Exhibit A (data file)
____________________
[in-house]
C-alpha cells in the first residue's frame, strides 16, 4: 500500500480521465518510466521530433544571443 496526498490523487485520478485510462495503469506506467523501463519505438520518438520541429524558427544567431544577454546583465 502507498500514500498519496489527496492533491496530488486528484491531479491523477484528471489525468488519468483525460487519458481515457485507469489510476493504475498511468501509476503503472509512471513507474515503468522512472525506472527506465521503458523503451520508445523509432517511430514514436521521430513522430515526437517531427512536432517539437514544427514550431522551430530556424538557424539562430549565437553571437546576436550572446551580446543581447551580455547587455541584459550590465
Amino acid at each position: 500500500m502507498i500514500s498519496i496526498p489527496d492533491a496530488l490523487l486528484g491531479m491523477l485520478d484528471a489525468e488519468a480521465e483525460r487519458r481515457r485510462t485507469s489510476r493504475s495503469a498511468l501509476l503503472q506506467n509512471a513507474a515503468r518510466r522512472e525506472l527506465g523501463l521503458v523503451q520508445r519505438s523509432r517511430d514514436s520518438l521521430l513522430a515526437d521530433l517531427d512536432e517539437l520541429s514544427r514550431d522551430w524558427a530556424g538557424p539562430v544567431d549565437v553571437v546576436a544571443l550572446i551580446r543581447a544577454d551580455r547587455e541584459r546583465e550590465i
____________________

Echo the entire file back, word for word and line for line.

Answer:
[in-house]
C-alpha cells in the first residue's frame, strides 16, 4: 500500500480521465518510466521530433544571443 496526498490523487485520478485510462495503469506506467523501463519505438520518438520541429524558427544567431544577454546583465 502507498500514500498519496489527496492533491496530488486528484491531479491523477484528471489525468488519468483525460487519458481515457485507469489510476493504475498511468501509476503503472509512471513507474515503468522512472525506472527506465521503458523503451520508445523509432517511430514514436521521430513522430515526437517531427512536432517539437514544427514550431522551430530556424538557424539562430549565437553571437546576436550572446551580446543581447551580455547587455541584459550590465
Amino acid at each position: 500500500m502507498i500514500s498519496i496526498p489527496d492533491a496530488l490523487l486528484g491531479m491523477l485520478d484528471a489525468e488519468a480521465e483525460r487519458r481515457r485510462t485507469s489510476r493504475s495503469a498511468l501509476l503503472q506506467n509512471a513507474a515503468r518510466r522512472e525506472l527506465g523501463l521503458v523503451q520508445r519505438s523509432r517511430d514514436s520518438l521521430l513522430a515526437d521530433l517531427d512536432e517539437l520541429s514544427r514550431d522551430w524558427a530556424g538557424p539562430v544567431d549565437v553571437v546576436a544571443l550572446i551580446r543581447a544577454d551580455r547587455e541584459r546583465e550590465i